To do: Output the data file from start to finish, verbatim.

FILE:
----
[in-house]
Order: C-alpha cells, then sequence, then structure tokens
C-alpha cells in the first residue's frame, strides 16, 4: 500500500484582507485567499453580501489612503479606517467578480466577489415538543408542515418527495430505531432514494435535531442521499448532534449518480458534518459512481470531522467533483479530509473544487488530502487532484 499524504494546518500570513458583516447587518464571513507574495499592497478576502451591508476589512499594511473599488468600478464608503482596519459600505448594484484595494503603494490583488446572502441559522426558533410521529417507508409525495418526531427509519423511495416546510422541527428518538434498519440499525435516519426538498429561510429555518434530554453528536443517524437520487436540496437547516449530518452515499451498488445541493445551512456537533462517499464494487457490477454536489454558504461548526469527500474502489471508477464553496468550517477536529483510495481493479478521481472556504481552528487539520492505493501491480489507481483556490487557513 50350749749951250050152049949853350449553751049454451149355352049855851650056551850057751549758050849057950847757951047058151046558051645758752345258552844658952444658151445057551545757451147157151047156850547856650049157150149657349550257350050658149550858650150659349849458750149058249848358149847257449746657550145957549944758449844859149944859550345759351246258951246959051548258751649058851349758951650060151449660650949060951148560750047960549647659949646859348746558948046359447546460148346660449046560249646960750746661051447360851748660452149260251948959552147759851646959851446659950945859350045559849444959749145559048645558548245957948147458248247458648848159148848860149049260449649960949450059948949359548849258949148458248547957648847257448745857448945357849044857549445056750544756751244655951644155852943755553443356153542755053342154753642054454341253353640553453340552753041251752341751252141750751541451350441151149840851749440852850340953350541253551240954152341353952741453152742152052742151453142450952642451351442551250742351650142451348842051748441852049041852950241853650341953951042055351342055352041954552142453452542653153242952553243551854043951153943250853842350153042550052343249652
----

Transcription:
[in-house]
Order: C-alpha cells, then sequence, then structure tokens
C-alpha cells in the first residue's frame, strides 16, 4: 500500500484582507485567499453580501489612503479606517467578480466577489415538543408542515418527495430505531432514494435535531442521499448532534449518480458534518459512481470531522467533483479530509473544487488530502487532484 499524504494546518500570513458583516447587518464571513507574495499592497478576502451591508476589512499594511473599488468600478464608503482596519459600505448594484484595494503603494490583488446572502441559522426558533410521529417507508409525495418526531427509519423511495416546510422541527428518538434498519440499525435516519426538498429561510429555518434530554453528536443517524437520487436540496437547516449530518452515499451498488445541493445551512456537533462517499464494487457490477454536489454558504461548526469527500474502489471508477464553496468550517477536529483510495481493479478521481472556504481552528487539520492505493501491480489507481483556490487557513 50350749749951250050152049949853350449553751049454451149355352049855851650056551850057751549758050849057950847757951047058151046558051645758752345258552844658952444658151445057551545757451147157151047156850547856650049157150149657349550257350050658149550858650150659349849458750149058249848358149847257449746657550145957549944758449844859149944859550345759351246258951246959051548258751649058851349758951650060151449660650949060951148560750047960549647659949646859348746558948046359447546460148346660449046560249646960750746661051447360851748660452149260251948959552147759851646959851446659950945859350045559849444959749145559048645558548245957948147458248247458648848159148848860149049260449649960949450059948949359548849258949148458248547957648847257448745857448945357849044857549445056750544756751244655951644155852943755553443356153542755053342154753642054454341253353640553453340552753041251752341751252141750751541451350441151149840851749440852850340953350541253551240954152341353952741453152742152052742151453142450952642451351442551250742351650142451348842051748441852049041852950241853650341953951042055351342055352041954552142453452542653153242952553243551854043951153943250853842350153042550052343249652